Dr. Chris Tonozzi, MD, Director of Data Quality
The high cost of health care in the United States is a significant issue. It is common knowledge that in the U.S. we spend much more on health care than other countries. Despite this significant expense, it’s also common knowledge that indicators for health are not significantly improved in the U.S. (See this report by the Commonwealth Foundation.)
Colorado’s statistics don’t help matters. The Center for Improving Value in Health Care (CIVHC) is a state agency that is the steward of the Colorado All Payer Claims Database (CO APCD). This is a collection of data from most insurers in Colorado that collects data on what we are spending, and where it is being spent. CIVHC has been participating in a project that compares Colorado health care expenses to several other states. Unfortunately, Colorado has some of the highest costs for health care among the states studied. Each of us knows this because of the high prices that we, or our employer, have been paying for our insurance. Here it is graphically (see below) from the CIVHC report. Colorado’s costs are 17% higher than the average of the five states studied.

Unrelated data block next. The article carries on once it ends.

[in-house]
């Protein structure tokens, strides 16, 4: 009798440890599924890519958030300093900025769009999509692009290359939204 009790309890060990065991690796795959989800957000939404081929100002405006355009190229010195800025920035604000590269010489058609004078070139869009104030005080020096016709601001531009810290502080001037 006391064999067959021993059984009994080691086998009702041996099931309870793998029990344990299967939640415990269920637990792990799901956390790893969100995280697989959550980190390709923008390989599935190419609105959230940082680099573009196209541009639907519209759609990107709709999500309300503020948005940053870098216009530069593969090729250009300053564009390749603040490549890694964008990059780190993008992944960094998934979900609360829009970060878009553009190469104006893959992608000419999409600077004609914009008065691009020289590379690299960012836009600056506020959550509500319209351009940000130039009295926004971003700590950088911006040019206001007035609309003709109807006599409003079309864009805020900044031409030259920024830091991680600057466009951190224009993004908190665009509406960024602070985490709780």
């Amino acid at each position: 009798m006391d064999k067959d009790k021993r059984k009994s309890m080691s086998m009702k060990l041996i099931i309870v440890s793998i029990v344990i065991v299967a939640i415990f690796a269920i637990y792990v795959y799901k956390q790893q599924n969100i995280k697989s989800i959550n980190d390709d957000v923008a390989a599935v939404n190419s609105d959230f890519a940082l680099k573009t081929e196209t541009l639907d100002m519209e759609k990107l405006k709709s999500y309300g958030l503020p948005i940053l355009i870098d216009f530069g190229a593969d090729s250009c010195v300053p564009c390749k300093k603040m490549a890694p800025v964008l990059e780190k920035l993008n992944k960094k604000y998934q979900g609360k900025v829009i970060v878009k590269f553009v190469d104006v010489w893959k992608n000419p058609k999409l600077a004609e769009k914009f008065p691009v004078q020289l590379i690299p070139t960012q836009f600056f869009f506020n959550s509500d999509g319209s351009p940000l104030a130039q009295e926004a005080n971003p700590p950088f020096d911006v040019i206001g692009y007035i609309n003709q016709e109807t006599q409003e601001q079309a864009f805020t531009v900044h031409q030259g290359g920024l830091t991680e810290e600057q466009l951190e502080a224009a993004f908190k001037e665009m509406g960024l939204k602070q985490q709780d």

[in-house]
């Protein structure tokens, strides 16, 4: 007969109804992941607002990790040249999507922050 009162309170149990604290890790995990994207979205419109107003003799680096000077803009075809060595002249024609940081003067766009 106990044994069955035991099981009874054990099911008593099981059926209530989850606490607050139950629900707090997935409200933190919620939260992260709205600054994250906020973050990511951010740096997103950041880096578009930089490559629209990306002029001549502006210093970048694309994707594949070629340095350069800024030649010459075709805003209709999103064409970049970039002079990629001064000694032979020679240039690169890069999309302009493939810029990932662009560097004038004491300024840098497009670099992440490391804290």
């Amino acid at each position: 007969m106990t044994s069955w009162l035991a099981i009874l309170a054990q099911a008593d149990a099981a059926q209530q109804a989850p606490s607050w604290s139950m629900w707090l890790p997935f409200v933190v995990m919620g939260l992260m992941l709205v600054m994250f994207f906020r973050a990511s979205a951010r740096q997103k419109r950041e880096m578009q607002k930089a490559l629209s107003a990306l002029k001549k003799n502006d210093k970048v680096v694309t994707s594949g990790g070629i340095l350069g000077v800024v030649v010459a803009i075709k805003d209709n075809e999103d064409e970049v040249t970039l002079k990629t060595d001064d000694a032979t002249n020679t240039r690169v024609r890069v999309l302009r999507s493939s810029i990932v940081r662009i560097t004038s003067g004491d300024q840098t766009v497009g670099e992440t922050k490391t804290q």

Other highlights of the report are the following:
- About one-third of our high cost is related to the price of our health care services. About two- thirds is related to utilization: the fact that we use more health care services than are used in other states.
- Pharmacy costs are an unusually large proportion of the costs in Colorado. The second biggest driver of cost is outpatient hospital visits (day surgeries, emergency visits, diagnostic studies, procedures).
- The Western region of Colorado has a very high median cost per patient at $547 per member per month, but it is not the highest in Colorado. Eastern Colorado is higher at $591. The average is $447.
Mountain Family Health Centers is working hard on the total cost of health care, since this has a significant impact on our patients. We have control over only a small aspect of this cost of care (CIVHC estimates that “professional services” which is how our costs are categorized, account for only 5% of the Total Cost of Care). We know that our average per member per month cost for adult Medicaid patients in the PRIME program is $620. We’re working internally and with partners in the community to lower the costs that our patients face not only when they receive care within Mountain Family, but also when they need hospital services or a medication.
If you’ve got ideas on other how we can cut costs, let us know!
Editor’s note: The PRIME program is focused on those individuals at high risk and chronic emergency room use. Mountain Family Health Centers has excelled in reducing emergency services use and improving wellness and self-sustainability in this group. Average Western Slope Medicaid costs per adult member, per month are $306. Mountain Family has have reduced its per adult member, per month cost to $224 per individual. This has been done through moving to value over volume, team based care.